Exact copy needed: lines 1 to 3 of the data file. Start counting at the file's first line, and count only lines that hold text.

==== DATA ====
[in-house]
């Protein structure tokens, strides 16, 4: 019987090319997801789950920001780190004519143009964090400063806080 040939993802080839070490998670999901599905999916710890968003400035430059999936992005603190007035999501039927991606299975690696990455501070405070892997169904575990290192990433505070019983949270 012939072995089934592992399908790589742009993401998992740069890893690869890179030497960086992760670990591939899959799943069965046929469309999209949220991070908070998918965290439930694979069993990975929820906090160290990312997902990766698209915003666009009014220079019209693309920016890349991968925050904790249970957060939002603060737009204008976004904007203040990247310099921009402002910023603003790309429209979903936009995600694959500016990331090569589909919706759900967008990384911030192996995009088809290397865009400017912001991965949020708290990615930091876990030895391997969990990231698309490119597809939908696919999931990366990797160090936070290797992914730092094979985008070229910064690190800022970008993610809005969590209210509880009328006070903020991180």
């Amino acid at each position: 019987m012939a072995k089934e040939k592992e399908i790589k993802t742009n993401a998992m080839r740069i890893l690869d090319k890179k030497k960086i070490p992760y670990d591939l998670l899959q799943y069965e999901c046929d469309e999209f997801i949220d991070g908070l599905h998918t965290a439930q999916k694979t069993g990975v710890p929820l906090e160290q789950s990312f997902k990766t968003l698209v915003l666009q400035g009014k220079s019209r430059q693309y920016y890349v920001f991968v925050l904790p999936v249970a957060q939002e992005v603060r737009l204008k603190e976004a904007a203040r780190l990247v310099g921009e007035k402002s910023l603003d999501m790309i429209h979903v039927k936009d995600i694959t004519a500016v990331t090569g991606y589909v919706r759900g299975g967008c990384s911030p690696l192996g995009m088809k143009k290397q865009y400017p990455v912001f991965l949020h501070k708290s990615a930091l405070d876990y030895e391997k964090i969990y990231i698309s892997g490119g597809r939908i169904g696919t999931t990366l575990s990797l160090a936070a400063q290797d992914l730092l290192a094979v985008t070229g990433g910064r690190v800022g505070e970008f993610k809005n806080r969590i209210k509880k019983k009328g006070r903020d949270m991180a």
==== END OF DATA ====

[in-house]
């Protein structure tokens, strides 16, 4: 019987090319997801789950920001780190004519143009964090400063806080 040939993802080839070490998670999901599905999916710890968003400035430059999936992005603190007035999501039927991606299975690696990455501070405070892997169904575990290192990433505070019983949270 012939072995089934592992399908790589742009993401998992740069890893690869890179030497960086992760670990591939899959799943069965046929469309999209949220991070908070998918965290439930694979069993990975929820906090160290990312997902990766698209915003666009009014220079019209693309920016890349991968925050904790249970957060939002603060737009204008976004904007203040990247310099921009402002910023603003790309429209979903936009995600694959500016990331090569589909919706759900967008990384911030192996995009088809290397865009400017912001991965949020708290990615930091876990030895391997969990990231698309490119597809939908696919999931990366990797160090936070290797992914730092094979985008070229910064690190800022970008993610809005969590209210509880009328006070903020991180």
């Amino acid at each position: 019987m012939a072995k089934e040939k592992e399908i790589k993802t742009n993401a998992m080839r740069i890893l690869d090319k890179k030497k960086i070490p992760y670990d591939l998670l899959q799943y069965e999901c046929d469309e999209f997801i949220d991070g908070l599905h998918t965290a439930q999916k694979t069993g990975v710890p929820l906090e160290q789950s990312f997902k990766t968003l698209v915003l666009q400035g009014k220079s019209r430059q693309y920016y890349v920001f991968v925050l904790p999936v249970a957060q939002e992005v603060r737009l204008k603190e976004a904007a203040r780190l990247v310099g921009e007035k402002s910023l603003d999501m790309i429209h979903v039927k936009d995600i694959t004519a500016v990331t090569g991606y589909v919706r759900g299975g967008c990384s911030p690696l192996g995009m088809k143009k290397q865009y400017p990455v912001f991965l949020h501070k708290s990615a930091l405070d876990y030895e391997k964090i969990y990231i698309s892997g490119g597809r939908i169904g696919t999931t990366l575990s990797l160090a936070a400063q290797d992914l730092l290192a094979v985008t070229g990433g910064r690190v800022g505070e970008f993610k809005n806080r969590i209210k509880k019983k009328g006070r903020d949270m991180a």